If I sign a no-compete contract, can my employer themn fire me after I do?

UPDATED: Apr 9, 2012

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If I sign a no-compete contract, can my employer themn fire me after I do?

I work as a stylist and have been working for the company for about 4 years and they sold the salon and the new owners want us to sign one. However, I’m afraid they will fire me after I do. Is the contact only good for so long as the new owners own it or for the full term?

Asked on April 9, 2012 under Employment Labor Law, Indiana


SJZ, Member, New York Bar / FreeAdvice Contributing Attorney

Answered 10 years ago | Contributor

A contract is made between two parties. It may, however, be taken over ("assumed by" or "assigned to") another party, if the contract itself does  not state that it is non-assignable. Hence, it is very likely that if someone new took over the salon, that the non-competition contract would be assigned to them; also, if the salon is a corporation ("inc.") or limited liability company ("LLC") and 1) the non-competition was made with the salon, and 2) someone new bought the corporation or LLC (and not just the assets), the noncompetition would remain in force, since the entity with which you contracted would still be in existence. Therefore, there is every reason to believe that the agreement would be enforceable even if the people who have you sign it sell to someone else.

As to what happens if you sign, then are fired:

1) First, check the terms of the agreement:  a non-competition agreement generally is not binding in the event of termination unless some severance is provided at termination. That is because the "consideration," or thing of value provided to bind the contract, is your employment; if you are terminated, there is a failure of consideration. Normally, unless there is some severance (which then would constitute the consideration), the noncompetiton would only apply if you quit or resign, but would be unenforceable if you were fired.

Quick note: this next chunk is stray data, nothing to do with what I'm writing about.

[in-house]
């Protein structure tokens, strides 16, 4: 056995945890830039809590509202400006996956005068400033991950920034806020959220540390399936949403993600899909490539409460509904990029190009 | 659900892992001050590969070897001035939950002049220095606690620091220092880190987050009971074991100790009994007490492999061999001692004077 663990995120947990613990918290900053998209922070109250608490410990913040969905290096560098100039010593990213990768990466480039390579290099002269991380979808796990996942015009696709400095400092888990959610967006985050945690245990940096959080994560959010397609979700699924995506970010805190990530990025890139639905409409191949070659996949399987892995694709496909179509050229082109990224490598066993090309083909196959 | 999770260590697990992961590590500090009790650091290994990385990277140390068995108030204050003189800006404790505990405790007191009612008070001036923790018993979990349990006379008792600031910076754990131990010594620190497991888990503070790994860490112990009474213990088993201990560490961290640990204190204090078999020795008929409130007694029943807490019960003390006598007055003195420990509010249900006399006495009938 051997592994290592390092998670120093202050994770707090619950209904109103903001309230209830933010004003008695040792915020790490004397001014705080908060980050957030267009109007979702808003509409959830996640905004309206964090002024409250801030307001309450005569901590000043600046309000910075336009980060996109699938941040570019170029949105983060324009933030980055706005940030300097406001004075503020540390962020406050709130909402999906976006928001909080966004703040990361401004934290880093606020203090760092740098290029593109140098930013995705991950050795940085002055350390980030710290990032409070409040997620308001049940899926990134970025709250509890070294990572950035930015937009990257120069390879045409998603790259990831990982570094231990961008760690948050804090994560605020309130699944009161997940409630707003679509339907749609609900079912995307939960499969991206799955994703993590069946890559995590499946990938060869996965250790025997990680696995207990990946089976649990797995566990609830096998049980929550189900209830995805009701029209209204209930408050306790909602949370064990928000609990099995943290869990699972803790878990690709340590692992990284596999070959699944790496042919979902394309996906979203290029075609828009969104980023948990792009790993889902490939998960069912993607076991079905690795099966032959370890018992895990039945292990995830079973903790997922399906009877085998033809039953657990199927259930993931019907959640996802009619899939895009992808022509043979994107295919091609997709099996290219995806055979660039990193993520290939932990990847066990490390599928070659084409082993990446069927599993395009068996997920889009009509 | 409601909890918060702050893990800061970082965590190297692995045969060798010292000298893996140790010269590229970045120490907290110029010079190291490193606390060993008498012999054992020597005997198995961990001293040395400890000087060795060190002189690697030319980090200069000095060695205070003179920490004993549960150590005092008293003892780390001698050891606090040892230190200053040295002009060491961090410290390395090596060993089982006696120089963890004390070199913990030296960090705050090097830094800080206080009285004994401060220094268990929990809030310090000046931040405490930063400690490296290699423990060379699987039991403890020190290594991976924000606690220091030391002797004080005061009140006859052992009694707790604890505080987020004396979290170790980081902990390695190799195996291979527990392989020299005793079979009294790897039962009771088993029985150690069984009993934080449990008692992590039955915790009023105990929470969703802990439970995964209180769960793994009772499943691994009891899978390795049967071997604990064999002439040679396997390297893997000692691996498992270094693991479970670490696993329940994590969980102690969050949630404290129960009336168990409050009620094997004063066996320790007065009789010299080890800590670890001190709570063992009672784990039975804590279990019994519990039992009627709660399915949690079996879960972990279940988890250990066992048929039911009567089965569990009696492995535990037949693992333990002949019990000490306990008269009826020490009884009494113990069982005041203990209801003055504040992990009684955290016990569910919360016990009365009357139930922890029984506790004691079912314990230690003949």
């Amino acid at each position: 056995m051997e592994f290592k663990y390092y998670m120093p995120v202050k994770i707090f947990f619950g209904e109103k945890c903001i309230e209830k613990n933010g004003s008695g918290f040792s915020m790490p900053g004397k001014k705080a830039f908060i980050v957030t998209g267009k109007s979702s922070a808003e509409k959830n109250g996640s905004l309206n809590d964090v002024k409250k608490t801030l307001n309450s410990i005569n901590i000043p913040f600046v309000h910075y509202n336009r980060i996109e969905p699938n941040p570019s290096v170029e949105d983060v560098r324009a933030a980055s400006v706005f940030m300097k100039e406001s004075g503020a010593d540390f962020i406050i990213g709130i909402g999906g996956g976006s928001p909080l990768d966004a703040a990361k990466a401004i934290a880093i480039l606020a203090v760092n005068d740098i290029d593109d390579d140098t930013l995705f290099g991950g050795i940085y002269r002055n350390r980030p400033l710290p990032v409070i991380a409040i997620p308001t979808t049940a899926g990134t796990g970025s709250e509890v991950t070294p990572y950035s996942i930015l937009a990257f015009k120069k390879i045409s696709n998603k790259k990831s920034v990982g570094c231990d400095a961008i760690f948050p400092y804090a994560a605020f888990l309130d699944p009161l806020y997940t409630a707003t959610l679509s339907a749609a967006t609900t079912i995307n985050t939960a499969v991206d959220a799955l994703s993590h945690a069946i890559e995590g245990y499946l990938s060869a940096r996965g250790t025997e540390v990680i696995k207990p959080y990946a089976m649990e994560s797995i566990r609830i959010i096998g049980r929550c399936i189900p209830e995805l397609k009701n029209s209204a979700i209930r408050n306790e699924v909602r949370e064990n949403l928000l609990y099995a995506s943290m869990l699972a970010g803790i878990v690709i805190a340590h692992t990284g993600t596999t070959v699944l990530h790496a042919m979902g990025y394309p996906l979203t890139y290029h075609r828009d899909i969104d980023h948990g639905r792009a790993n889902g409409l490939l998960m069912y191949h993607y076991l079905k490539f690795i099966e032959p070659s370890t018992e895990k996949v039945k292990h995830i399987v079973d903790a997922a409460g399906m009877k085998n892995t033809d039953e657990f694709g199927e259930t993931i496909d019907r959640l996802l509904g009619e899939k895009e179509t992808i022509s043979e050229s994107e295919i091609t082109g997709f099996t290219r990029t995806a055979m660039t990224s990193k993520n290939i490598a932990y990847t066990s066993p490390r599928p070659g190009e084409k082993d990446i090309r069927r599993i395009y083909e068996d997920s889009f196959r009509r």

2) Also, all contracts have what's called the "implied covenant of good faith and fair dealing," or the obligation to not try to use the contract  to deny the other party the benefit of its bargain. Having you sign a non-competition agreement, then shortly thereafter firing you and trying to enforce the noncompetition against you, might be a violation of this covenant and render an otherwise valid agreement unenforceable.

The above is based on general legal principals. Since the specific language of the agreement and the facts of your situation are critical to understanding your rights and obligations, you should have  an attorney review the contract with you.

IMPORTANT NOTICE: The Answer(s) provided above are for general information only. The attorney providing the answer was not serving as the attorney for the person submitting the question or in any attorney-client relationship with such person. Laws may vary from state to state, and sometimes change. Tiny variations in the facts, or a fact not set forth in a question, often can change a legal outcome or an attorney's conclusion. Although AttorneyPages.com has verified the attorney was admitted to practice law in at least one jurisdiction, he or she may not be authorized to practice law in the jurisdiction referred to in the question, nor is he or she necessarily experienced in the area of the law involved. Unlike the information in the Answer(s) above, upon which you should NOT rely, for personal advice you can rely upon we suggest you retain an attorney to represent you.

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